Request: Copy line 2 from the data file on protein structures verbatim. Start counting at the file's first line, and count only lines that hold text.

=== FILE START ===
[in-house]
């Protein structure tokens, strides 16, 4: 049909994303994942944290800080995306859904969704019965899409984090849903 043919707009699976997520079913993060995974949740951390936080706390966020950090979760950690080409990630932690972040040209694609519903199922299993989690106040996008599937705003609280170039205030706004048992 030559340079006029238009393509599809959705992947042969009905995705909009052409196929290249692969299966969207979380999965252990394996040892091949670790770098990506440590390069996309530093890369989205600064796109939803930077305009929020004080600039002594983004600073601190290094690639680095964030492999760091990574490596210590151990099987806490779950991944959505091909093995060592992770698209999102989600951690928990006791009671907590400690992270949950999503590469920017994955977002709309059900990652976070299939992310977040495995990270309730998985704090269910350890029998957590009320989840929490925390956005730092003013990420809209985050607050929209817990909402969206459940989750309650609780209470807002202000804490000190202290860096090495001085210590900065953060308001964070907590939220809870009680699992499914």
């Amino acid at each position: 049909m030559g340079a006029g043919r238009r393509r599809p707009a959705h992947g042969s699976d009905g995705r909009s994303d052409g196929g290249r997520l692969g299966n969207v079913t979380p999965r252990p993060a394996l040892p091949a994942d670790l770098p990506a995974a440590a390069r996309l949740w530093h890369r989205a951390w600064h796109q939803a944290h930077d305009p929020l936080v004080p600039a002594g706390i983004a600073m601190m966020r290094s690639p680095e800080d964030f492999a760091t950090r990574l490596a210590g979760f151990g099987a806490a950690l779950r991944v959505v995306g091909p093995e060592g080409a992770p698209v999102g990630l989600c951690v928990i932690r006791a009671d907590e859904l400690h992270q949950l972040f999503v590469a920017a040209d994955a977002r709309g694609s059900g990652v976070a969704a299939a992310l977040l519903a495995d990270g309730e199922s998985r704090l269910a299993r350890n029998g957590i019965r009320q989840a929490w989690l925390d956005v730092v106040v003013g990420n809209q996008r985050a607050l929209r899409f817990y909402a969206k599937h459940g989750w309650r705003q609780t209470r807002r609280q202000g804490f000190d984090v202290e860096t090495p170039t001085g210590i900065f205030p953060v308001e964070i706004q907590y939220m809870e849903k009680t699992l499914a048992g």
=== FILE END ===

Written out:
């Protein structure tokens, strides 16, 4: 049909994303994942944290800080995306859904969704019965899409984090849903 043919707009699976997520079913993060995974949740951390936080706390966020950090979760950690080409990630932690972040040209694609519903199922299993989690106040996008599937705003609280170039205030706004048992 030559340079006029238009393509599809959705992947042969009905995705909009052409196929290249692969299966969207979380999965252990394996040892091949670790770098990506440590390069996309530093890369989205600064796109939803930077305009929020004080600039002594983004600073601190290094690639680095964030492999760091990574490596210590151990099987806490779950991944959505091909093995060592992770698209999102989600951690928990006791009671907590400690992270949950999503590469920017994955977002709309059900990652976070299939992310977040495995990270309730998985704090269910350890029998957590009320989840929490925390956005730092003013990420809209985050607050929209817990909402969206459940989750309650609780209470807002202000804490000190202290860096090495001085210590900065953060308001964070907590939220809870009680699992499914």